challenge the status quo by unabashedly naming the problems endemic in their community and
seeking straight answers from local authorities in interviews that left me amazed
and humbled. And I have watched them just play like the children they are, at recess or
on group outings, forgetting everything else just for a few minutes or hours, in a safe
place where they can just be kids.
My name is Angélica Barrera Bolívar or “coco” (nickname), I am 19 years old and currently studying Psychology at the Pontificia Universidad Javeriana in Bogotá.
My interests include art, dance, and research in gender studies. I started with Taller de Paz a year ago, due to a sign-up e-mail that I was sent. I later joined the foundation in order to work with other students to encourge and empower the youth of Suba.
My experience with the project has mostly been through the Art Workshop, which aims to generate creative and interprative skills through art as a non-violent medium of expression. This has fostered in me a strong committment to dealing with the problems that surround my country and the children of my city.
In the coming year, I will be a senior at Swarthmore College, finishing my major in Political Science and minor in Spanish. As interesting or not that that might be as it relates to Taller de Paz, what is really most important to me is the strong community that has been created by this project and which has continued to grow through it.
If we live in a world as hostile as Thomas Hobbes wrote in Leviathan where we even lock our doors among friends, then finding those small pockets where those doors have been opened wide is nearly impossible.
If also, as Marx wrote in the German Ideology, “only in community with others has each individual the means of cultivating [their] gifts in all directions”, then those spaces are invaluable in which all members have agreed to support and encourage the others in the best way they can. In this way, the energy, the knowledge, and the hope that is needed to peacefully and creatively resist all of that which holds us back, reduces and diminishes us, and oppresses our inherent positivity becomes possible.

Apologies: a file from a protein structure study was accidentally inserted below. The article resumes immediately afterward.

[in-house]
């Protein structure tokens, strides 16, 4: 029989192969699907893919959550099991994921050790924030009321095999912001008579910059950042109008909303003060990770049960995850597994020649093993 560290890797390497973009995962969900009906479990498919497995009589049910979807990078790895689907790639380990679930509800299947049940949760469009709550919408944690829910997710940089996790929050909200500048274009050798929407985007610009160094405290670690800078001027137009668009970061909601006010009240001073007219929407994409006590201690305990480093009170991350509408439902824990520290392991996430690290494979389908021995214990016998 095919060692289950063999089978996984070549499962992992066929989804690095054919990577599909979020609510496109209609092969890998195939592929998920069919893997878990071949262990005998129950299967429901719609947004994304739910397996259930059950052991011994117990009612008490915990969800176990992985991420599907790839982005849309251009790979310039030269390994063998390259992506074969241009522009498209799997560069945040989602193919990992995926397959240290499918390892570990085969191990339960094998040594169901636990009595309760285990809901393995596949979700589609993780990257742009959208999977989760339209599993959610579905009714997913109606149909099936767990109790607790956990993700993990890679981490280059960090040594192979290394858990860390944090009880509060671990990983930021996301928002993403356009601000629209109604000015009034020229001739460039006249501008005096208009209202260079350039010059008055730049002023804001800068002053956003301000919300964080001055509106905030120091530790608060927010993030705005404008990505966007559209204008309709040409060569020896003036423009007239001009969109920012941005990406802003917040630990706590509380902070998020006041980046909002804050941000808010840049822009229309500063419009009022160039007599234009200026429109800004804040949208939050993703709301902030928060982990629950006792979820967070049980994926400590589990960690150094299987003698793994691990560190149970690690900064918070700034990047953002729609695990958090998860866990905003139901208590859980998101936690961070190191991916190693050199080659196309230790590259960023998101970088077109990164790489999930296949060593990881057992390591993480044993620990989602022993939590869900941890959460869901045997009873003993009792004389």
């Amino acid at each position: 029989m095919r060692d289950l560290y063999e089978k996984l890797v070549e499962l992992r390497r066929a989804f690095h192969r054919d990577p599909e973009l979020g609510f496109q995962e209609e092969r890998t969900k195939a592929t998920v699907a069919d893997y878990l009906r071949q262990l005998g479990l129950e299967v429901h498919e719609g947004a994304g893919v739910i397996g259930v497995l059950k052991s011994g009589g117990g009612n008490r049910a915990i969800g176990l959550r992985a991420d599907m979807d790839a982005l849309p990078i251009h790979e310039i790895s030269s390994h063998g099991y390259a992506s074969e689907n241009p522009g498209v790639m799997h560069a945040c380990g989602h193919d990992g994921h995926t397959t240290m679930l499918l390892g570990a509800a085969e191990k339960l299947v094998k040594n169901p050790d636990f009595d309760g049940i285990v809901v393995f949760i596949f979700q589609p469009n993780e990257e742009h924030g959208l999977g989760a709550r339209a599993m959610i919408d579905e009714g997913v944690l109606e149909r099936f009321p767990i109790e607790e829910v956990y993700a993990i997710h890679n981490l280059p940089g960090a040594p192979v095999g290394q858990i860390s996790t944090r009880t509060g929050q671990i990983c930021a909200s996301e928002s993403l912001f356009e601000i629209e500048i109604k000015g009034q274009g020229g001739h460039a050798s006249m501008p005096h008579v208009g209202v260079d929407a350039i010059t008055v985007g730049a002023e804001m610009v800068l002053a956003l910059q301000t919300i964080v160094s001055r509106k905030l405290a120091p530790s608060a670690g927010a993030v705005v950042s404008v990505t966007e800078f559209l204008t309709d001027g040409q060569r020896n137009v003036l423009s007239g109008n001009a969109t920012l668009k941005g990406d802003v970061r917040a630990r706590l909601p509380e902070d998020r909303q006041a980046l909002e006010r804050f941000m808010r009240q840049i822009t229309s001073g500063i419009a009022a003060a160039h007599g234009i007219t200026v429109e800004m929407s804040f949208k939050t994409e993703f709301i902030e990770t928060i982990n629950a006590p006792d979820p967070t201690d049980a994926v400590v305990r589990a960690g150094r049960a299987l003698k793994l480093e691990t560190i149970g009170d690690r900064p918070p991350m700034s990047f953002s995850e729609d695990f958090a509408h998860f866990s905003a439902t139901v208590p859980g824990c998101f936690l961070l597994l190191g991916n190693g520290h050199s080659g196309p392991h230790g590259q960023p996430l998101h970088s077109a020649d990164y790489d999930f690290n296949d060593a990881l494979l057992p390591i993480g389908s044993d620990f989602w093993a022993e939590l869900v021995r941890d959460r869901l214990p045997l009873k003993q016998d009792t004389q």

The perspective of a wide-eyed US college student-activist, as is mine, has often seemed incongruous to me. On one hand I can see everything because I have nearly infinite access to the information the world has to offer, namely in the academic sense of the word; and yet, at the same time I can know very little because this information is at best secondhand. Added to this, the sheer number of problems in the world that need serious attention is enough to paralyze even the greatest of minds. Then when mixed with the viral quietism of our “postmodern” society, allowing for injustices to pass outside (and inside) our immediate sphere of influence, can easily go unquestioned.
Its at this point that I turn to Jean-Paul Sarte who in his defense of existentialism wrote that “There is no reality except in action.” As humans we have created the reality which is the world today and it will be the responsibility of no one but us to forge the reality which will be our tomorrow. Taller de Paz is therefore my action, my community, and my opening of locked doors. In Gandhi’s words, it is my opportunity to “be the change I wish to see in the world.” The workshops, the kids, the family, the other facilitators, our partners, and our supporters are my hope for the future of inter-national, inter-cultural, and inter-personal relations.